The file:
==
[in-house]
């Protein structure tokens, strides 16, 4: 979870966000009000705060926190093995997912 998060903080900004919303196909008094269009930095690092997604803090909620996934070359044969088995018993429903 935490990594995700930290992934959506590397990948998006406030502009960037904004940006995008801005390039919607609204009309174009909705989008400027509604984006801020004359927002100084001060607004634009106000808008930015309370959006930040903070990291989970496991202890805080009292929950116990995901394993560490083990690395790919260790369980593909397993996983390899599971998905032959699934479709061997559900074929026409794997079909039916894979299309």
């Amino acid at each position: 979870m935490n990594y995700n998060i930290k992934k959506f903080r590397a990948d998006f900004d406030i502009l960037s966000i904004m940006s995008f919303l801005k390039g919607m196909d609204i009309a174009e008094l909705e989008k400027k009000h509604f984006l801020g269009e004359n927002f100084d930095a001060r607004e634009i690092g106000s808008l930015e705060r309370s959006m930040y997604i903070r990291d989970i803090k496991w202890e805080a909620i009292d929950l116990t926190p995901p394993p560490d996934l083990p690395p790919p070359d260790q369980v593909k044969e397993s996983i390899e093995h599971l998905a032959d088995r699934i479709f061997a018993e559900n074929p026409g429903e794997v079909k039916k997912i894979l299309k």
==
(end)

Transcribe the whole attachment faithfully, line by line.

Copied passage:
[in-house]
């Protein structure tokens, strides 16, 4: 979870966000009000705060926190093995997912 998060903080900004919303196909008094269009930095690092997604803090909620996934070359044969088995018993429903 935490990594995700930290992934959506590397990948998006406030502009960037904004940006995008801005390039919607609204009309174009909705989008400027509604984006801020004359927002100084001060607004634009106000808008930015309370959006930040903070990291989970496991202890805080009292929950116990995901394993560490083990690395790919260790369980593909397993996983390899599971998905032959699934479709061997559900074929026409794997079909039916894979299309």
């Amino acid at each position: 979870m935490n990594y995700n998060i930290k992934k959506f903080r590397a990948d998006f900004d406030i502009l960037s966000i904004m940006s995008f919303l801005k390039g919607m196909d609204i009309a174009e008094l909705e989008k400027k009000h509604f984006l801020g269009e004359n927002f100084d930095a001060r607004e634009i690092g106000s808008l930015e705060r309370s959006m930040y997604i903070r990291d989970i803090k496991w202890e805080a909620i009292d929950l116990t926190p995901p394993p560490d996934l083990p690395p790919p070359d260790q369980v593909k044969e397993s996983i390899e093995h599971l998905a032959d088995r699934i479709f061997a018993e559900n074929p026409g429903e794997v079909k039916k997912i894979l299309k």